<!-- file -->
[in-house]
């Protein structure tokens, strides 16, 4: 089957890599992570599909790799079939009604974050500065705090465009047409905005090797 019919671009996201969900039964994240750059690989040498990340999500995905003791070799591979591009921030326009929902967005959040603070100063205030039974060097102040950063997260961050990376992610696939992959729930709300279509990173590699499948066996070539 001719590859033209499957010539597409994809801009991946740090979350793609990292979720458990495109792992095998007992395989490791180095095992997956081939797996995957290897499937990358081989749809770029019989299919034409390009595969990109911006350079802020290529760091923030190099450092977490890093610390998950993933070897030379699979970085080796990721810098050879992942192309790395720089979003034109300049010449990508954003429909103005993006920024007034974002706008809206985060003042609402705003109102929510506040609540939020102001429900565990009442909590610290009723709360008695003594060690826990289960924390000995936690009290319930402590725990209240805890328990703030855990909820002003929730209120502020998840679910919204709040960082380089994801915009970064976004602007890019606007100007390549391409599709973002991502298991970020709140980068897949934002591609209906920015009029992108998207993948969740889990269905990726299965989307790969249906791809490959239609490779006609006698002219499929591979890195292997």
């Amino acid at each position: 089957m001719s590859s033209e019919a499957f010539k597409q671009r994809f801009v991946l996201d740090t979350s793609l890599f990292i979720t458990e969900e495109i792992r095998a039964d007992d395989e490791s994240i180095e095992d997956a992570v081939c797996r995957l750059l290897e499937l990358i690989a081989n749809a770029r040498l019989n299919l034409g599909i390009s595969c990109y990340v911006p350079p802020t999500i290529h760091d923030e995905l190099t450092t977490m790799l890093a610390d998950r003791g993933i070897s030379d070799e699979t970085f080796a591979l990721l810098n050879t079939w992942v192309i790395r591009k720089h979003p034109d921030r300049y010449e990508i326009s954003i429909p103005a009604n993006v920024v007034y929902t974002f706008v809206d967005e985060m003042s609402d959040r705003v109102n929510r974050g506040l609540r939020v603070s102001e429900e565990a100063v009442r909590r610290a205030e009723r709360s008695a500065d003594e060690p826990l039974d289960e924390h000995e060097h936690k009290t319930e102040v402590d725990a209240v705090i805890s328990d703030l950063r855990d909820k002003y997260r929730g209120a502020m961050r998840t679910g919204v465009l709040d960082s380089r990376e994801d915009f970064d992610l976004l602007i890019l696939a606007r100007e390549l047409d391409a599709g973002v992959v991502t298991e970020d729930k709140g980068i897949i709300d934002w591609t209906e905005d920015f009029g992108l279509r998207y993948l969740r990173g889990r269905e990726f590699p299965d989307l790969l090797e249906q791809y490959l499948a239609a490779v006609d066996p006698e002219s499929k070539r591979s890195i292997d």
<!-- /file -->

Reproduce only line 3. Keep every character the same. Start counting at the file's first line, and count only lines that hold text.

């Amino acid at each position: 089957m001719s590859s033209e019919a499957f010539k597409q671009r994809f801009v991946l996201d740090t979350s793609l890599f990292i979720t458990e969900e495109i792992r095998a039964d007992d395989e490791s994240i180095e095992d997956a992570v081939c797996r995957l750059l290897e499937l990358i690989a081989n749809a770029r040498l019989n299919l034409g599909i390009s595969c990109y990340v911006p350079p802020t999500i290529h760091d923030e995905l190099t450092t977490m790799l890093a610390d998950r003791g993933i070897s030379d070799e699979t970085f080796a591979l990721l810098n050879t079939w992942v192309i790395r591009k720089h979003p034109d921030r300049y010449e990508i326009s954003i429909p103005a009604n993006v920024v007034y929902t974002f706008v809206d967005e985060m003042s609402d959040r705003v109102n929510r974050g506040l609540r939020v603070s102001e429900e565990a100063v009442r909590r610290a205030e009723r709360s008695a500065d003594e060690p826990l039974d289960e924390h000995e060097h936690k009290t319930e102040v402590d725990a209240v705090i805890s328990d703030l950063r855990d909820k002003y997260r929730g209120a502020m961050r998840t679910g919204v465009l709040d960082s380089r990376e994801d915009f970064d992610l976004l602007i890019l696939a606007r100007e390549l047409d391409a599709g973002v992959v991502t298991e970020d729930k709140g980068i897949i709300d934002w591609t209906e905005d920015f009029g992108l279509r998207y993948l969740r990173g889990r269905e990726f590699p299965d989307l790969l090797e249906q791809y490959l499948a239609a490779v006609d066996p006698e002219s499929k070539r591979s890195i292997d």